1,200 COVID tests later, Music Theatre Wichita stays open thanks to WSU's MDL


The show must go on, and thanks to Wichita State’s Molecular Diagnostics Lab (MDL), Music Theatre Wichita (MTW) has been able to keep its doors open to audiences.

MDL has registered, partnered with and trained more than 500 organizations, schools, health care facilities, and businesses throughout the region to collect COVID-19 specimens for PCR testing. Test results are generally available within 24 hours, allowing for quick and precise quarantine and treatment for those who test positive. The testing provided through MDL has been critical to the pandemic fight in Kansas.

And it’s proven particularly important to MTW.

As MDL opened its testing lab in October 2020, MTW was in the middle of figuring out how to reopen the company after more than a year. Despite the ongoing pandemic, it was important to figure out a way to open the doors to the community, said Angela Cassette, managing director of MTW.

“Getting this engine restarted is very important not only for the performers and the technicians but also for the community that surrounds us,” Cassette said. “When we’re not having performances, there are restaurants that are suffering because our patrons aren’t eating there before the show. Hotels suffer because we’re not bringing in people to go to shows.”

MTW typically has a concentrated time where it brings a lot of people into Wichita, so staying closed for another year was not an option.

“After talking with other performing unions nationwide, we knew we were going to have to do some rigorous testing,” Cassette said. “We didn’t know how we were going to accomplish that in a timely fashion, let alone how we were going to pay for it.”

Through her connections at the Wichita Regional Chamber of Commerce, Cassette reached out to the members of MDL in December to find out if there was Strengthening People and Revitalizing Kansas (SPARK) funding available to provide rapid testing to MTW performers and staff.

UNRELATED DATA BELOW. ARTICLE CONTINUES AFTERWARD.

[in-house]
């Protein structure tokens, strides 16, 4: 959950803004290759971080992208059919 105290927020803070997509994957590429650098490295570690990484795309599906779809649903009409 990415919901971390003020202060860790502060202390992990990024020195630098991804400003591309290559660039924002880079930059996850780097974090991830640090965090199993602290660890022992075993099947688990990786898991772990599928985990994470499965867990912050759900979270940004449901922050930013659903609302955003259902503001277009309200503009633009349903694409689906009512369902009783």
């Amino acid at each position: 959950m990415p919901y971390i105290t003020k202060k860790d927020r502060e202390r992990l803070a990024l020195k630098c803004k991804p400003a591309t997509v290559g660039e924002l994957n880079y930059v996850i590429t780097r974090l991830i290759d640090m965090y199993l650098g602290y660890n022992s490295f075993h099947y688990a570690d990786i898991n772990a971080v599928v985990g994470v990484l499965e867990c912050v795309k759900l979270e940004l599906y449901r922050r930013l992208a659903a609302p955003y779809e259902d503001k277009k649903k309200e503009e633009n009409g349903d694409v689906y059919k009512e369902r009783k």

“We wanted to ensure a healthy work environment and keep our doors open for audiences,” Cassette said. “At the time, there were still only a couple of clinics available that could provide rapid testing in the region.”

Like Cassette, Sarah Nickel saw value in helping the company re-open.

“I feel like the obvious answer is to help stop the spread of the virus, but there are so many other reasons too,” said Nickel, assistant professor of medical laboratory sciences and technical director of the MDL. “This past year, I think we all realized just how much our overall health and well-being is dependent on being in community with others.”

After receiving approval from MDL to become a testing partner using SPARKS funds, testing began in April 2020 during the theater’s first production, “Smokey Joes Café.” Though it was a smaller cast than a typical production, Cassette said MTW followed CDC guidance, and every member of the cast, crew and theater company was required to take a daily PCR test.

We wanted to ensure a healthy work environment and keep our doors open for audiences. 
Angela Cassette

Despite the frequency of the testing and adjusting to creating a production while following CDC guidance, Cassette says everyone was cooperative and supportive of the testing.

“It has been a very hard time for the theater community,” Cassette said. “A very good percentage of theater people are extroverts, so the opportunity for them to come back and perform, and for us to able to say, ‘These are all the way we have to keep you safe,’ has led to a lot of support from members of the theater company.”

Since re-opening in April, MDL has provided more than 1,200 tests for the company, allowing MTW to perform in six productions, including a show celebrating the company’s 50th anniversary.

“It’s just really interesting how center stage Wichita State’s MDL has been for us this year because typically when we have partnerships with WSU, it’s with individual students who are studying theater,” Cassette said. “It’s a very unusual thing for us to partner with something that is completely unrelated to the performing arts.”

Nickel thinks the partnership echoes the goal the MDL set out to accomplish when it opened last year.

“We can’t keep everyone from getting sick, but by making testing so widely available, people do have the option to screen before they perform these activities; keeping businesses open, kids in school, and people working,” Nickel said. “It is so vital to our health.”

Cassette says the company could not have continued without the partnership with MDL.

“We’ve needed resources and partners we’ve never needed before, and that’s why when we have someone step up like WSU through MDL, and be the partner we didn’t know we needed, it’s really pretty amazing,” Cassette said.

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